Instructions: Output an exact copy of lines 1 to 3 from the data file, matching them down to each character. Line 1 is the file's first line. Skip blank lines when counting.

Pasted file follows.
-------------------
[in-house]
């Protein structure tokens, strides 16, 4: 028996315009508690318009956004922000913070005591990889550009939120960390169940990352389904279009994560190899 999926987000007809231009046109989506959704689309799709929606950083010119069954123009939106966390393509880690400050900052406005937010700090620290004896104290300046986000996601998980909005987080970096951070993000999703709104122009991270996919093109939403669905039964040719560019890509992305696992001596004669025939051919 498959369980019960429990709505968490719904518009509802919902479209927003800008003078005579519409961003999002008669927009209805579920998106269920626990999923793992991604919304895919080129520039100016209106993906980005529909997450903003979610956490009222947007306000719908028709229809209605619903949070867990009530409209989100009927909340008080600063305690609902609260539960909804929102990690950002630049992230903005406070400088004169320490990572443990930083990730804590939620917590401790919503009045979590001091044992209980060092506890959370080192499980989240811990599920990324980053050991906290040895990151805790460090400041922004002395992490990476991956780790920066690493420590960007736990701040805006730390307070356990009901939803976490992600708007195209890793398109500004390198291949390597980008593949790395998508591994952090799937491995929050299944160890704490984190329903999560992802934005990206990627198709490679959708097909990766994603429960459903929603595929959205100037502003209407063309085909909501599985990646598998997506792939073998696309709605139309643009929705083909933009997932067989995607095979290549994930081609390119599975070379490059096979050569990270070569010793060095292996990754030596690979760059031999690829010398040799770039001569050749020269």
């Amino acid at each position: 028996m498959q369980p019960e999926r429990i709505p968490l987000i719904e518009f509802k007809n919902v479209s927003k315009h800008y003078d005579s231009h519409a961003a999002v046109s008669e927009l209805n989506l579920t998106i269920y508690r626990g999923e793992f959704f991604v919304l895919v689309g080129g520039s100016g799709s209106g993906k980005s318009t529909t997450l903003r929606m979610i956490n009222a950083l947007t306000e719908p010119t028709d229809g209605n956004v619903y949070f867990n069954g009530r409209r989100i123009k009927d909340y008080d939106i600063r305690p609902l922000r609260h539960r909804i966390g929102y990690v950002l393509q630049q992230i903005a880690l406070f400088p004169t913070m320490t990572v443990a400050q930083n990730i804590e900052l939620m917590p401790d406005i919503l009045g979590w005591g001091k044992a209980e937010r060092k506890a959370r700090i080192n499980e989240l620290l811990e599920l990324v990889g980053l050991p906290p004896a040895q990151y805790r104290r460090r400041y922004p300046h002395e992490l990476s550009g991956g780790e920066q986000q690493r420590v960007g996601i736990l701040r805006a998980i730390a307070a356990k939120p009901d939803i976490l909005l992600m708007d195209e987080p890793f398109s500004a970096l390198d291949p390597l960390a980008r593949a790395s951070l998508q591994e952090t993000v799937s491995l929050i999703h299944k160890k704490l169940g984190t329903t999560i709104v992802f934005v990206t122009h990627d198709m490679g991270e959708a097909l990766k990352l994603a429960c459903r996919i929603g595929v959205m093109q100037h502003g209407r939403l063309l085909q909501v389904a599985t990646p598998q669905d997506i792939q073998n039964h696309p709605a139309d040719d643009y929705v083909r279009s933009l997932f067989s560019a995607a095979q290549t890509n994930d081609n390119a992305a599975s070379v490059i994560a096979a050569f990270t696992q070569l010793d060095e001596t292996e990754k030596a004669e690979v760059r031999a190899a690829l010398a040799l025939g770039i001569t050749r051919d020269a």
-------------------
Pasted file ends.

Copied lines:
[in-house]
């Protein structure tokens, strides 16, 4: 028996315009508690318009956004922000913070005591990889550009939120960390169940990352389904279009994560190899 999926987000007809231009046109989506959704689309799709929606950083010119069954123009939106966390393509880690400050900052406005937010700090620290004896104290300046986000996601998980909005987080970096951070993000999703709104122009991270996919093109939403669905039964040719560019890509992305696992001596004669025939051919 498959369980019960429990709505968490719904518009509802919902479209927003800008003078005579519409961003999002008669927009209805579920998106269920626990999923793992991604919304895919080129520039100016209106993906980005529909997450903003979610956490009222947007306000719908028709229809209605619903949070867990009530409209989100009927909340008080600063305690609902609260539960909804929102990690950002630049992230903005406070400088004169320490990572443990930083990730804590939620917590401790919503009045979590001091044992209980060092506890959370080192499980989240811990599920990324980053050991906290040895990151805790460090400041922004002395992490990476991956780790920066690493420590960007736990701040805006730390307070356990009901939803976490992600708007195209890793398109500004390198291949390597980008593949790395998508591994952090799937491995929050299944160890704490984190329903999560992802934005990206990627198709490679959708097909990766994603429960459903929603595929959205100037502003209407063309085909909501599985990646598998997506792939073998696309709605139309643009929705083909933009997932067989995607095979290549994930081609390119599975070379490059096979050569990270070569010793060095292996990754030596690979760059031999690829010398040799770039001569050749020269």
């Amino acid at each position: 028996m498959q369980p019960e999926r429990i709505p968490l987000i719904e518009f509802k007809n919902v479209s927003k315009h800008y003078d005579s231009h519409a961003a999002v046109s008669e927009l209805n989506l579920t998106i269920y508690r626990g999923e793992f959704f991604v919304l895919v689309g080129g520039s100016g799709s209106g993906k980005s318009t529909t997450l903003r929606m979610i956490n009222a950083l947007t306000e719908p010119t028709d229809g209605n956004v619903y949070f867990n069954g009530r409209r989100i123009k009927d909340y008080d939106i600063r305690p609902l922000r609260h539960r909804i966390g929102y990690v950002l393509q630049q992230i903005a880690l406070f400088p004169t913070m320490t990572v443990a400050q930083n990730i804590e900052l939620m917590p401790d406005i919503l009045g979590w005591g001091k044992a209980e937010r060092k506890a959370r700090i080192n499980e989240l620290l811990e599920l990324v990889g980053l050991p906290p004896a040895q990151y805790r104290r460090r400041y922004p300046h002395e992490l990476s550009g991956g780790e920066q986000q690493r420590v960007g996601i736990l701040r805006a998980i730390a307070a356990k939120p009901d939803i976490l909005l992600m708007d195209e987080p890793f398109s500004a970096l390198d291949p390597l960390a980008r593949a790395s951070l998508q591994e952090t993000v799937s491995l929050i999703h299944k160890k704490l169940g984190t329903t999560i709104v992802f934005v990206t122009h990627d198709m490679g991270e959708a097909l990766k990352l994603a429960c459903r996919i929603g595929v959205m093109q100037h502003g209407r939403l063309l085909q909501v389904a599985t990646p598998q669905d997506i792939q073998n039964h696309p709605a139309d040719d643009y929705v083909r279009s933009l997932f067989s560019a995607a095979q290549t890509n994930d081609n390119a992305a599975s070379v490059i994560a096979a050569f990270t696992q070569l010793d060095e001596t292996e990754k030596a004669e690979v760059r031999a190899a690829l010398a040799l025939g770039i001569t050749r051919d020269a």